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Canberra’s Iconic Mountain put Under the Microscope

October 10, 2013 Destination Global No Comments Email Email

Visitors to Canberra are invited to take part in a citizen science ‘bioblitz’ event to document as many species of flora and fauna as possible in an iconic part of the nation’s capital.

542403 In celebration of Canberra’s centenary year, scientists, naturalists, amateur photographers, students, families and animal lovers are invited to converge on Canberra’s Black Mountain Nature Reserve for the first ever ACT Centenary Bioblitz from 25 to 27 October.

CSIRO Discovery Centre project officer Anh Nguyen said the idea for the Bioblitz came from the Atlas of Living Australia, a national collaboration between the CSIRO, Australian museums, herbaria and other biological collections and the Australian Government, to provide comprehensive information on Australia’s biodiversity.

She described the inaugural event as a biological innovatory of all the living organisms, much like a census. ‘The idea is to engage ordinary Australians in citizen science,’ Ms Nguyen said.

‘There are a lot of nature enthusiasts obviously interested in it and they want the opportunity to interact with scientists and ask them all these questions.’


Canberra’s Bioblitz will be headquartered at the CSIRO Discovery Centre nestled on Canberra’s CSIRO Black Mountain laboratories beside the Australian National Botanic Gardens and the surveys will run over the three days.

The survey groups of between five and 15 people will be led by a scientist knowledgeable in the chosen field who will let participants know what to look or listen for.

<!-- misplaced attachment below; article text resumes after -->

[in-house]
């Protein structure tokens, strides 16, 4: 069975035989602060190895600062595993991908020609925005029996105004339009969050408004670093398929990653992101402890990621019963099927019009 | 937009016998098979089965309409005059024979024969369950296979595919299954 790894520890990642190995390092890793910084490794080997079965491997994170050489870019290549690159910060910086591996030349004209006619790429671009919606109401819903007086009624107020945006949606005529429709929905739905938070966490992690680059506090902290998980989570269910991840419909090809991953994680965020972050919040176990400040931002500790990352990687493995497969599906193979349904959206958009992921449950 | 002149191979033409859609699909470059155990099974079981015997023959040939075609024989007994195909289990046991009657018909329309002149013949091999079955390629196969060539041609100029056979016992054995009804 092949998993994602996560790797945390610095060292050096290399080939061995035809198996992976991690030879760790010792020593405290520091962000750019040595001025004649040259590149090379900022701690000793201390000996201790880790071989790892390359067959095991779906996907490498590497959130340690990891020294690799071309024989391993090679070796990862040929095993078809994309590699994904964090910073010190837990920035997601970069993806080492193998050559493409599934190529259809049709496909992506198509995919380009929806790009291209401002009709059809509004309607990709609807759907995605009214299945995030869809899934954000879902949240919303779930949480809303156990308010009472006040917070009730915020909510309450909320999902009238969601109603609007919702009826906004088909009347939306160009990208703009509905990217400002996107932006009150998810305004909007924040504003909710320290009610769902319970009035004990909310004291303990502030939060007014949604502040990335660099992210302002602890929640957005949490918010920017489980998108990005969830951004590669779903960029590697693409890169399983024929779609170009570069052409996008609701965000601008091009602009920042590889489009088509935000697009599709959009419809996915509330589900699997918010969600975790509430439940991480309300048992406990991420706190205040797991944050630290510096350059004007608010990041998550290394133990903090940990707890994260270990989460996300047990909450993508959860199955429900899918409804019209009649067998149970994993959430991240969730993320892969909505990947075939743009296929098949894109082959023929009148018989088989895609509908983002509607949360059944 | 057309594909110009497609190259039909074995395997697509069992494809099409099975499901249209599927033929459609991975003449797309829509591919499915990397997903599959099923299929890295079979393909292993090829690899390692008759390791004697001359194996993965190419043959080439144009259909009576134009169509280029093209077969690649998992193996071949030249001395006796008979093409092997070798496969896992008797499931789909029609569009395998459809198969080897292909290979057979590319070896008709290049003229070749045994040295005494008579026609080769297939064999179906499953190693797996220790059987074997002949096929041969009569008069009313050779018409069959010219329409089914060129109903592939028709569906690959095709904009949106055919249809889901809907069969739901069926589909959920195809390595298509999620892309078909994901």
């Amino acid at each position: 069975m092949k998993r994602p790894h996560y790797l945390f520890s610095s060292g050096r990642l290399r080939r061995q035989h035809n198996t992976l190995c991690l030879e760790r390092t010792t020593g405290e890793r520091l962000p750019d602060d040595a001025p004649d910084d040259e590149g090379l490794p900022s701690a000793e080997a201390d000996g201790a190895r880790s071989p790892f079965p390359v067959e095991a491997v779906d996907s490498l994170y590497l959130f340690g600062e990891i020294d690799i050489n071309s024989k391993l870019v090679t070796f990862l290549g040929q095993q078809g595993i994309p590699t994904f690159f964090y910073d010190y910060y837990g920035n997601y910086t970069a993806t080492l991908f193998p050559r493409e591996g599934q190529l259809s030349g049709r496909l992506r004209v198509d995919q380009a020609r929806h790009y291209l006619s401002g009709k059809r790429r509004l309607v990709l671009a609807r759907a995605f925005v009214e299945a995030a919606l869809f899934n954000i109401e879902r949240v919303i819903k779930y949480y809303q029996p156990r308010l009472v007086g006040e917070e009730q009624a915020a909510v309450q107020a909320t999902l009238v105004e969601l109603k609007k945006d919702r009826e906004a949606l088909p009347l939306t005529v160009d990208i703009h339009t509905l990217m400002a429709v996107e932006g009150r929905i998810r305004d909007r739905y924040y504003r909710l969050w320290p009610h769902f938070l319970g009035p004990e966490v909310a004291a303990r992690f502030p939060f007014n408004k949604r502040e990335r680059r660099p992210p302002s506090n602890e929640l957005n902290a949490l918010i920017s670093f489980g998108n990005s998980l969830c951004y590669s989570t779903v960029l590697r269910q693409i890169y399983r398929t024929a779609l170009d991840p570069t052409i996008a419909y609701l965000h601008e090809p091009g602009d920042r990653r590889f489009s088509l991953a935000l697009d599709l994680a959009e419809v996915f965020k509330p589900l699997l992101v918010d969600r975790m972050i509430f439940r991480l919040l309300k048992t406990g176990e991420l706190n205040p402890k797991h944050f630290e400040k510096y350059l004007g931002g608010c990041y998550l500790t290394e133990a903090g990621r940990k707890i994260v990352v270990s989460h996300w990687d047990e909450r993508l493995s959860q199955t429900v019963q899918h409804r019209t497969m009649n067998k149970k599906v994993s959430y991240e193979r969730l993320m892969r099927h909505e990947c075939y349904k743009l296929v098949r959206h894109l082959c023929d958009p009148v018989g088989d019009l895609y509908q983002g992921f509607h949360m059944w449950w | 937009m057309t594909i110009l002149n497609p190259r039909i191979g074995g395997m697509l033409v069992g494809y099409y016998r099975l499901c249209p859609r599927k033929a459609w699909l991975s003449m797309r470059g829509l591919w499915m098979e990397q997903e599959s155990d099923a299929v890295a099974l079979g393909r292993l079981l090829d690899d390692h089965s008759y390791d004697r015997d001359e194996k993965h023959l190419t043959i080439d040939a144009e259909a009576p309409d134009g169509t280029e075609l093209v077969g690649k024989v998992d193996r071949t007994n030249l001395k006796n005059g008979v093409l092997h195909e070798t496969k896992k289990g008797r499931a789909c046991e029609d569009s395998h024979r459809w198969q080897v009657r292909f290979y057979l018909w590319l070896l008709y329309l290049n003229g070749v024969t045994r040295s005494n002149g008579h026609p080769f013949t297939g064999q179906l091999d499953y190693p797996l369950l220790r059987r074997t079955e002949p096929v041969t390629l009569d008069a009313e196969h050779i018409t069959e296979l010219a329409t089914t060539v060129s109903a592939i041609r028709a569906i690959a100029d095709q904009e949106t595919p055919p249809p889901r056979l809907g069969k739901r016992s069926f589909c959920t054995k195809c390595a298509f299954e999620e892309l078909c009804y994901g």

‘If they’re going on a bird survey they will be told how to listen for special bird calls and how to record that in a special app that has been developed,’ Ms Nguyen said.

Participants will be able to record sightings onto their smartphones or tablets using the ‘OzAtlas’ app that makes it quick and easy to log sightings and share photos.

Ms Nguyen said there is a chance rare and uncommon species may be discovered by the citizen scientists that could make genuinely profound contributions to our understanding of Australian wildlife. Some of the surveys have proved to be so popular they are already booked out.

‘The one that’s really popular is the peacock spider; there’s been significant coverage over the past 12 months because it was a newly discovered species at the Namadgi National Park by a Canberra local,’ Ms Nguyen said.

‘It’s such a beautiful spider; it’s really colourful, but it’s very tiny.’

Stuart Harris photographed the fleck-sized jumping spider resting on a leaf while on a bushwalk to Boroomba Rocks in Namadgi National Park. The photo was uploaded to his Flickr site, where an expert on peacock spiders saw it and suggested it was a new species.

The spider was named Maratus harrisi after Mr Harris, who will be leading the Bioblitz surveys in Canberra to document the peacock spider.

To register for a survey or for more information, visit

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